Lazarus said that “phasing in” laws is done “very, very frequently” because their deadlines cannot be met. “This is just a tempest in a teapot,” Lazarus said. He said that the “individual insurance market” might “implode” if the law is interpreted to mean that subsidies can apply only to state exchanges.
Scott asked Lazarus about “removal proceedings” for illegal aliens, to which Lazarus responded that “President Obama has increased the number of deportations to 400,000 people a year…”
Scott, a Democrat, then asked Lazarus a final question about enforcing DOMA. Lazarus said, “It’s hard to fault the president in the case of DOMA. He concluded with very good reason that there was no reason that could justify DOMA.” Lazarus said that the Supreme Court “vindicated” Obama’s judgment that DOMA is unconstitutional.
Rep. Darrell Issa then asked all the testifiers if they agreed that Pres. Andrew Jackson “had no right to move Americans” from their homes to another location, and all four agreed. He then asked if when Pres. Richard Nixon refused to turn over Watergate tapes was supportable, and they all agreed that the Supreme Court was correct in compelling their production.
Issa then asked how Obama could “assert that the court had no right” to say that a subpoena “should not be complied with.” Issa said that if members of Congress cannot “go to the courts” for redress, “then the imperial presidency is complete.”
Turley responded that “this administration has been very successful on that,” including reinforcement by the U.S. Department of Justice. “We have, in many ways, the perfect storm….if the president can just shift funds without any type of review,” Turley said.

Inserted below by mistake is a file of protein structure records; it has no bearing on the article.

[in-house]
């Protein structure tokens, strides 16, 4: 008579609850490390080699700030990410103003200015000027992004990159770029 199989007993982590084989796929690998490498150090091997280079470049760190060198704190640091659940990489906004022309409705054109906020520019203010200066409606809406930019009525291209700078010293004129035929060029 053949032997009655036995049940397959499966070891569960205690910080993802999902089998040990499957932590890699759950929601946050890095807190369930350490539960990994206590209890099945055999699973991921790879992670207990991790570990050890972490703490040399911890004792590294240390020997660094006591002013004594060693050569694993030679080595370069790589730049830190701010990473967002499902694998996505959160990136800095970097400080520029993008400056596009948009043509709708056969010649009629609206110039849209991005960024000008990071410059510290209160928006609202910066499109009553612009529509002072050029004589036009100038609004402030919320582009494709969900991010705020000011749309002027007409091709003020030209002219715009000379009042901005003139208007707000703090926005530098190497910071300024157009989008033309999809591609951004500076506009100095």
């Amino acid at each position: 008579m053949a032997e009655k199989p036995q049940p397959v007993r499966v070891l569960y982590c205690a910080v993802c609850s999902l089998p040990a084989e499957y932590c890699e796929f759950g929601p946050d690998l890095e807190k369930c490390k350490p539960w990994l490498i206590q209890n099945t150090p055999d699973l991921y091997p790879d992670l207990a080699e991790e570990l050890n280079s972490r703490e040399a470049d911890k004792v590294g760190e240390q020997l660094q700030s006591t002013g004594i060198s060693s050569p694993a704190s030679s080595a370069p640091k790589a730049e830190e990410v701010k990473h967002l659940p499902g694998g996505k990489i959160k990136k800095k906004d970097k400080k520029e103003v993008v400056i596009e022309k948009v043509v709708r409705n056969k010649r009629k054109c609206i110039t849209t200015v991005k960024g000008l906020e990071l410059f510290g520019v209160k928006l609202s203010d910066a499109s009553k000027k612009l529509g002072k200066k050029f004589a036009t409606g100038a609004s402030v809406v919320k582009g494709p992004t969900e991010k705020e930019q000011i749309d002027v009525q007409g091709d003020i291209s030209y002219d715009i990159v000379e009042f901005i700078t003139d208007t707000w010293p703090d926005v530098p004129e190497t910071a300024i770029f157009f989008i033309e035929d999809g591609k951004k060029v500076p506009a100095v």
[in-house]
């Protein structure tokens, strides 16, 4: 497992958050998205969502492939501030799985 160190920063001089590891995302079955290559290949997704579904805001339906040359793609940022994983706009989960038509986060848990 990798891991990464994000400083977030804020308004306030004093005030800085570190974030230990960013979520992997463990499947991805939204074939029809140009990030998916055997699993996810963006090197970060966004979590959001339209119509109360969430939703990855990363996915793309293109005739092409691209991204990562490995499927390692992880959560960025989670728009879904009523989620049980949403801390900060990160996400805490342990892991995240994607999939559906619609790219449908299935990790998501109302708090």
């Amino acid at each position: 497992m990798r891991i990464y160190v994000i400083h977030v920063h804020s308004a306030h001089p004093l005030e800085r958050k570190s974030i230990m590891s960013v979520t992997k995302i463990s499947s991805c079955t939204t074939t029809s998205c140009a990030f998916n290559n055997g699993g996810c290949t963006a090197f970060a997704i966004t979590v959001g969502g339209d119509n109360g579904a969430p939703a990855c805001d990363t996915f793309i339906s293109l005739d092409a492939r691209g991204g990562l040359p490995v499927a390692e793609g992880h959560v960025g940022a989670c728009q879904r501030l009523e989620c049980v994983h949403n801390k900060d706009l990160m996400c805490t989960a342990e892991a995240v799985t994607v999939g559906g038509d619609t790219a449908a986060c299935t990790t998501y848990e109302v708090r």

Lazarus then said that “the courts do not have constitutional authority to decide matters that are not cases or controversies.”
Rep. Michele Bachmann, who is not running for re-election, said on Monday that Obama “has rewritten the Constitution for himself as a part of his effort to fundamentally transform the United States of America.”
Rep. Hank Johnson of Georgia then said that the hearing was a “waste of time.” He said that the U.S. has “failed” to pass “comprehensive immigration reform” in response to a protest held on the Capitol steps on Monday by those in favor of such a bill.
Johnson called the current House of Representatives a “do-nothing House.” He said that “46 times” the House has attempted to “kill” Obamacare, but that the bill will provide health care to 32 million people.
He said that Congress has violated its Article I duty to pass a budget.
Johnson then asked Lazarus how “prior administrations” have handled laws which have been difficult to implement. At that time, Lazarus was told that he had one minute to respond. Lazarus said previous administrations had faced “statutory deadlines that cannot be met.”
Rep. Steve King then spoke. He said that Lazarus often spoke of “policy” matters rather than constitutional ones. He asked Lazarus whether or not he believes that the president’s powers are “limited.” After Lazarus began to respond, King clarified by saying, “What if the president declared war…what if…we objected to such a thing and he vetoed our resolution?” “The president doesn’t have the power under the Constitution,” Lazarus responded, adding that it is “a very complicated subject.”
King then said that he believed “many on the committee” believe that Obama has usurped power, including “the power of the purse.” King then asked Cannon, “What, then, finally resolves this? What do the people do?” referring to frustration over “elections.”